tv CBS Evening News With Katie Couric CBS March 8, 2010 7:00pm-7:30pm EST
the driver of a prius made a frantic call to 911 to report his accelerator was stuck. and the california highway patrol made a dramatic rescue. ben tracy is following the story and, ben, how did this happen? >> reporter: well, katie, obviously a pretty frightening afternoon for a driver here in southern california. details about what exactly happened are still coming in but here's what we know: the california highway patrol says around 1:30 this afternoon the driver of a toyota prius, similar to the one in the video you see here, called 911. basically said the driver says his car's accelerator was stuck and he couldn't slow the car down. this person was driving eastbound on interstate 8 near san diego as this all was happening and we're told at one point the car was going as fast as 90 miles an hour. now, here's the really interesting part. the highway patrol did respond and to get the runaway car to stop they had to move their patrol car in front of the prius put the brakes on the patrol car and slowly get the prius to slow
down. now, we're told the driver was okay at the end of this. obviously very shaken. but the california highway patrol does expect to have a news conference shortly and they should have more details. but thankfully it ended well. katie, obviously a very, very frightening experience for that driver. >> couric: ben tracy. ben, thanks so much. ever since the recall crisis began, toyota has been apologizing over and over. but today we saw a very different toyota-- no apology this is time. instead, it was an allout effort to defend its reputation and answer critics who say they there's something wrong with the car's electronics. as national correspondent dean reynolds tells us, toyota tried to prove them wrong. >> reporter: in a demonstration that signaled a new aggressiveness by the automaker, engineers working for toyota today attacked critics and the news media for misrepresenting what may be wrong with toyota's cars. >> speculation is easy, science takes a lot more effort. >> reporter: the panel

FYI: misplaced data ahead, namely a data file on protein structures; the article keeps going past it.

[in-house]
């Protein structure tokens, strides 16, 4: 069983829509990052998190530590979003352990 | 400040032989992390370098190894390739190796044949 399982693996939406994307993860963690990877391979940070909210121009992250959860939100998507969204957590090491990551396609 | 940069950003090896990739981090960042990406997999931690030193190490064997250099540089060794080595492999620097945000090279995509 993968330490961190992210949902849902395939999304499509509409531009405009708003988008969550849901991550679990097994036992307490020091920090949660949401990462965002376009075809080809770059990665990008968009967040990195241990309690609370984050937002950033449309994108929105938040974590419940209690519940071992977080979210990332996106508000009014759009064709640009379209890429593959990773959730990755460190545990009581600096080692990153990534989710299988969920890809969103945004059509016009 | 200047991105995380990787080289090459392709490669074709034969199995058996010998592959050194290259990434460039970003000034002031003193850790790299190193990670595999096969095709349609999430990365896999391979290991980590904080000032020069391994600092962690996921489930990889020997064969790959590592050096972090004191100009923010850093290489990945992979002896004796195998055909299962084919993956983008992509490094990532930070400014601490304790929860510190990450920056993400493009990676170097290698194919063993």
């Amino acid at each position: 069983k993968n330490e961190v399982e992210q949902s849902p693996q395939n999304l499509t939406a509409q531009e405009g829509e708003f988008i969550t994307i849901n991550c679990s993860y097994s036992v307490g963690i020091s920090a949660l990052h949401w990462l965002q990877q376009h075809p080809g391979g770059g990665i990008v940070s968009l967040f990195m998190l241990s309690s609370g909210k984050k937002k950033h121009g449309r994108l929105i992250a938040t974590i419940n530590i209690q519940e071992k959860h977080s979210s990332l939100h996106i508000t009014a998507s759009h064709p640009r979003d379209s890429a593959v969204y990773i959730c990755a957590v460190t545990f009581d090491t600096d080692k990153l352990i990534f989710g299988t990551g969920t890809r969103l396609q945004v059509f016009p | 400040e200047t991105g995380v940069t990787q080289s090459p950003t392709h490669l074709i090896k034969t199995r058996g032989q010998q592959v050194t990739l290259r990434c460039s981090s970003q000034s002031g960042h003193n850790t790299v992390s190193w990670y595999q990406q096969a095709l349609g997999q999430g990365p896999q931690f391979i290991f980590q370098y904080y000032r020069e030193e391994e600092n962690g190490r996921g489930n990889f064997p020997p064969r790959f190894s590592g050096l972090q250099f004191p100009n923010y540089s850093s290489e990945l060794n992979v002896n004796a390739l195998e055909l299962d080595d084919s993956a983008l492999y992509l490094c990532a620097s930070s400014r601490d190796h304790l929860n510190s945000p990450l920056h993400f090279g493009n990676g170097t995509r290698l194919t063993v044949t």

specifically questioned the work of southern il elle university professor david gilbert. he told congress last month that he'd shown toyota's electronics are vulnerable and that problems could go undetected by the car's on board computers leading to unintended acceleration. in effect, that the fail safe system to bring the car to a halt could fail and leave no record of the fault. >> to be quite honest, at the moment i discovered this i was sick at my stomach. >> reporter: a report on his research was aired by abc news on february 22. but today toyota's own engineering consultants from a company called exponent sought to debunk both the research and what was called abc's dramatized report. gilbert's conclusions, they said were based on extreme improbability. not only would the insulation on two wires-- separated in a six-wire bundle doctors to degrade, but that both wires would have to fail in a very precise sequence. >> professor gilbert has not provided any evidence that this
has occurred or even could occur in the real world. despite that, he demonstrated the circuit on abc. >> reporter: the engineer said gilbert manipulated the car's electronic throttle system to get the engine to rev up without touching the gas pedal. so they did the same thing on a toyota and other brands and got the same results. but they argued that they were essentially meaningless. >> we don't expect that manufacturers should go and design the detection systems to detect unreasonable events. >> reporter: for its part, abc news said it simply reported on what gilbert found and will continue to report on toyota. while gilbert said he hopes to work with toyota on this issue. but critics, including safety advocate sean cane whoa is funding the research were not fol phied. said kaine "rather than say there's a problem that should be explored, toyota is going on the attack." now, toyota responded to the more than 60 complaints about